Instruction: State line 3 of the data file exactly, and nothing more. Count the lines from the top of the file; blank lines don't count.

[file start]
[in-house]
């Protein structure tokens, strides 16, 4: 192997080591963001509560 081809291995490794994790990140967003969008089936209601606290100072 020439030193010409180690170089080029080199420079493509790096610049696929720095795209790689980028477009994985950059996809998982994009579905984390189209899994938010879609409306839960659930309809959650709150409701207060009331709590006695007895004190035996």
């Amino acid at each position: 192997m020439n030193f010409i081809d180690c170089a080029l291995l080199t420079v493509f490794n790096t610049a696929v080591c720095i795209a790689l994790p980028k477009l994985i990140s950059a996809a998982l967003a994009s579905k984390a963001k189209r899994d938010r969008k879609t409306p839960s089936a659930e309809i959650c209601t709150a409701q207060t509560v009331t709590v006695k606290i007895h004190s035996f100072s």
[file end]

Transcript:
């Amino acid at each position: 192997m020439n030193f010409i081809d180690c170089a080029l291995l080199t420079v493509f490794n790096t610049a696929v080591c720095i795209a790689l994790p980028k477009l994985i990140s950059a996809a998982l967003a994009s579905k984390a963001k189209r899994d938010r969008k879609t409306p839960s089936a659930e309809i959650c209601t709150a409701q207060t509560v009331t709590v006695k606290i007895h004190s035996f100072s």